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Author Topic: Starting out in CW - Key recommendation  (Read 10774 times)
KK6CZP
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Posts: 9




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« on: December 10, 2013, 08:54:18 PM »

Most of the posts that I have read recommend learning on a straight key and not paddle.  For someone just starting out, what might you folks recommend.  Funds are not necessarily an issue, but I dont want to break the bank either. Also, I have insisted to myself that I will not 'cheat' and rely on radio/computer generated CW, but will learn in some old school way. Any and all insights appreciated.  Thanks.
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KQ6Q
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« Reply #1 on: December 10, 2013, 09:44:27 PM »

The Ameco K-4 is reasonably priced, gets the job done. You'll want to mount it on a base plate - it's designed to mount on a base plate or directly to an operating table. If you want a classy little kit to build, try the American Morse KK1.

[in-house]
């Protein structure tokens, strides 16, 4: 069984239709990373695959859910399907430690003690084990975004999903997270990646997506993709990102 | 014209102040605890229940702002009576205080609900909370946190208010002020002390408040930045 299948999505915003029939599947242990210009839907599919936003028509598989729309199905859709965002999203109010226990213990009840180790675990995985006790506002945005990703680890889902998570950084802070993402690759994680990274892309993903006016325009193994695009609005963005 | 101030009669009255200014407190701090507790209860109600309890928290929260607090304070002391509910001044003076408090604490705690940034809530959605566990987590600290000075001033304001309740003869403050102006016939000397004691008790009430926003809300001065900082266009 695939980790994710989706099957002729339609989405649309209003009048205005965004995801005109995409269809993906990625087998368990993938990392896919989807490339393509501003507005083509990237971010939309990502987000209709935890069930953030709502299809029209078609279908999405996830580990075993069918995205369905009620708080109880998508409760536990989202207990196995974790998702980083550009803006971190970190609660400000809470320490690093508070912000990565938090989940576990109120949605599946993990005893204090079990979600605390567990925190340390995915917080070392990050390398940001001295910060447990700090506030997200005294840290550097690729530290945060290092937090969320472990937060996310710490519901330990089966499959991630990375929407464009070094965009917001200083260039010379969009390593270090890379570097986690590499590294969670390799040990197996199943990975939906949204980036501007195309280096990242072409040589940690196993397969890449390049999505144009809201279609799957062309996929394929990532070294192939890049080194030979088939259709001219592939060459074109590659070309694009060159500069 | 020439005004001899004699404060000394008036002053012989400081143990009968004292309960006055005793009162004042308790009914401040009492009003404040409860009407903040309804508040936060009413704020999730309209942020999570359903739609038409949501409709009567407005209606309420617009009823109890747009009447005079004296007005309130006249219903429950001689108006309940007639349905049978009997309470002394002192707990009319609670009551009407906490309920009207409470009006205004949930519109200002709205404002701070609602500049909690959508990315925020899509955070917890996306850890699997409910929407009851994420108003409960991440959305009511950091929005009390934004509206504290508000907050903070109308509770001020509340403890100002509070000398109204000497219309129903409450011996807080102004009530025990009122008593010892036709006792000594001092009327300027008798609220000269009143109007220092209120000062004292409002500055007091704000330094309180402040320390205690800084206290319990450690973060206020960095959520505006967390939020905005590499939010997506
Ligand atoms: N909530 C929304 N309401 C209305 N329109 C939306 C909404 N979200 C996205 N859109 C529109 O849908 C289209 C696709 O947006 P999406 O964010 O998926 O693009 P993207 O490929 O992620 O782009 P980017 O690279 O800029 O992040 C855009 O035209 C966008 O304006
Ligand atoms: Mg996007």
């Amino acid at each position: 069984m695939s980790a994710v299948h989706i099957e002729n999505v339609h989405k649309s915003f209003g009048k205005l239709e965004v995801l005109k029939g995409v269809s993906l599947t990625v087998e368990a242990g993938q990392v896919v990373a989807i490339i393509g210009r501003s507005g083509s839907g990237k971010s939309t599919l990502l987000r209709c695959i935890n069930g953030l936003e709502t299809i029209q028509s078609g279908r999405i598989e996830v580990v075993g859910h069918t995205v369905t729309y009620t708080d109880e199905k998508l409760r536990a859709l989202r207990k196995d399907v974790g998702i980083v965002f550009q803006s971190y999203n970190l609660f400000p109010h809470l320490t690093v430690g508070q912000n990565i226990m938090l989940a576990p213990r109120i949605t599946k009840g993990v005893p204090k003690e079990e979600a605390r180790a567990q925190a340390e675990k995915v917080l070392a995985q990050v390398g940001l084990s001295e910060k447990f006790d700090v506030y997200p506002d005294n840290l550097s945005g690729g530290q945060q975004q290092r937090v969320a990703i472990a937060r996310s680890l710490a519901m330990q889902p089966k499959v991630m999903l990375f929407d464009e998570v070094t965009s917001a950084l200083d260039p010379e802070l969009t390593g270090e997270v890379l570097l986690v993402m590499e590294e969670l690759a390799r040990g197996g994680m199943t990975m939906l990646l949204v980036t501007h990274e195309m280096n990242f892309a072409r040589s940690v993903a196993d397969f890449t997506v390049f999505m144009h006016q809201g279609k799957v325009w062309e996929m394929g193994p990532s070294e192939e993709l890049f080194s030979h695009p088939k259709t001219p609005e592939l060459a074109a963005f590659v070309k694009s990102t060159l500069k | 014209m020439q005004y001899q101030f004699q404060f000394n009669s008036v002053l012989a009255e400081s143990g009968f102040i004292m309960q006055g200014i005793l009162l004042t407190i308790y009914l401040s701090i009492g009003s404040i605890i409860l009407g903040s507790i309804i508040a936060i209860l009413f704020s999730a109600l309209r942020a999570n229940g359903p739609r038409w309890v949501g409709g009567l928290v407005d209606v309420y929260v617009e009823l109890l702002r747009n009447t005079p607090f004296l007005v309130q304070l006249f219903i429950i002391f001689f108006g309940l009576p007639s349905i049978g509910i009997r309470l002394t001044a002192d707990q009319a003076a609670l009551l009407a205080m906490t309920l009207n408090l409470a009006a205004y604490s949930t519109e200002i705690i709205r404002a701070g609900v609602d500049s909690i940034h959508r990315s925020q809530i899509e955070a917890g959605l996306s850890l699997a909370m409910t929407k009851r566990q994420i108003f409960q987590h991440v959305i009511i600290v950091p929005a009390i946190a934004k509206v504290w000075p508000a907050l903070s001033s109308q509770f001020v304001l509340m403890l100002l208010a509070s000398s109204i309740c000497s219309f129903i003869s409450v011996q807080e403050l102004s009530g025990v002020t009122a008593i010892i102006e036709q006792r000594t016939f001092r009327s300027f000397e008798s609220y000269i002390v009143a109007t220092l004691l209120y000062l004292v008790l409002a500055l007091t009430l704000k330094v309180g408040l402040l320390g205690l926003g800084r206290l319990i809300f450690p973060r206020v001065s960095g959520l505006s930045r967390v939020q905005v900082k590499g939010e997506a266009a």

My straight key is a WW2 surplus J-47. which is a J-37 on a Bakelite base plate. Same basic design as the Ameco K4, except the spring is a leaf instead of a conical coil.
You'll keep a straight key even when you start using paddles and a keyer - when you need to send something a lot slower for someone, it's a whole lot easier just to switch to the straight key rather than adjust your keyer speed knob.
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K8AXW
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« Reply #2 on: December 10, 2013, 09:44:58 PM »

CZP:  You'll get a lot of advice on this one OM...... so settle down and wait for it.....